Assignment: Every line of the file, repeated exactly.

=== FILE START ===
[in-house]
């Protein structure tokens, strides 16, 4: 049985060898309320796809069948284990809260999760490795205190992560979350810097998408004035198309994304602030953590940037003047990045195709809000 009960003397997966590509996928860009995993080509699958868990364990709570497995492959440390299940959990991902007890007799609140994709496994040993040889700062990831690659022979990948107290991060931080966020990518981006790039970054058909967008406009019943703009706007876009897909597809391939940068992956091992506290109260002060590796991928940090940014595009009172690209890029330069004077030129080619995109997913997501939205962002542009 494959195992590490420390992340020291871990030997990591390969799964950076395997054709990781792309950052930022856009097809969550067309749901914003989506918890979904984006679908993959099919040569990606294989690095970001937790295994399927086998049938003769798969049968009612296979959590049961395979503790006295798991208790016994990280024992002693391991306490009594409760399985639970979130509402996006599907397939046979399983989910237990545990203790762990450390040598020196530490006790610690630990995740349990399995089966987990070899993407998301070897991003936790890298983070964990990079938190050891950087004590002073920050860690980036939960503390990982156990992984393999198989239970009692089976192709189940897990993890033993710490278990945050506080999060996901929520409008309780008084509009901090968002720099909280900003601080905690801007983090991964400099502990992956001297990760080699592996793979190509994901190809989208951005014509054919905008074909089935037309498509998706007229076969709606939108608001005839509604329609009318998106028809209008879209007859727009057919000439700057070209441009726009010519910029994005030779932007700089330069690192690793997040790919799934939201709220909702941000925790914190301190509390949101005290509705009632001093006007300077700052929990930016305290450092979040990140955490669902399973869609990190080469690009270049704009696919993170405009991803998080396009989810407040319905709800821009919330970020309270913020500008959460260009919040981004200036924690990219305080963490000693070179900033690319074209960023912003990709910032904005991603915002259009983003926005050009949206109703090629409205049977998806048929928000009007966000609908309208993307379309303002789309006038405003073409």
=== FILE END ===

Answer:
[in-house]
């Protein structure tokens, strides 16, 4: 049985060898309320796809069948284990809260999760490795205190992560979350810097998408004035198309994304602030953590940037003047990045195709809000 009960003397997966590509996928860009995993080509699958868990364990709570497995492959440390299940959990991902007890007799609140994709496994040993040889700062990831690659022979990948107290991060931080966020990518981006790039970054058909967008406009019943703009706007876009897909597809391939940068992956091992506290109260002060590796991928940090940014595009009172690209890029330069004077030129080619995109997913997501939205962002542009 494959195992590490420390992340020291871990030997990591390969799964950076395997054709990781792309950052930022856009097809969550067309749901914003989506918890979904984006679908993959099919040569990606294989690095970001937790295994399927086998049938003769798969049968009612296979959590049961395979503790006295798991208790016994990280024992002693391991306490009594409760399985639970979130509402996006599907397939046979399983989910237990545990203790762990450390040598020196530490006790610690630990995740349990399995089966987990070899993407998301070897991003936790890298983070964990990079938190050891950087004590002073920050860690980036939960503390990982156990992984393999198989239970009692089976192709189940897990993890033993710490278990945050506080999060996901929520409008309780008084509009901090968002720099909280900003601080905690801007983090991964400099502990992956001297990760080699592996793979190509994901190809989208951005014509054919905008074909089935037309498509998706007229076969709606939108608001005839509604329609009318998106028809209008879209007859727009057919000439700057070209441009726009010519910029994005030779932007700089330069690192690793997040790919799934939201709220909702941000925790914190301190509390949101005290509705009632001093006007300077700052929990930016305290450092979040990140955490669902399973869609990190080469690009270049704009696919993170405009991803998080396009989810407040319905709800821009919330970020309270913020500008959460260009919040981004200036924690990219305080963490000693070179900033690319074209960023912003990709910032904005991603915002259009983003926005050009949206109703090629409205049977998806048929928000009007966000609908309208993307379309303002789309006038405003073409």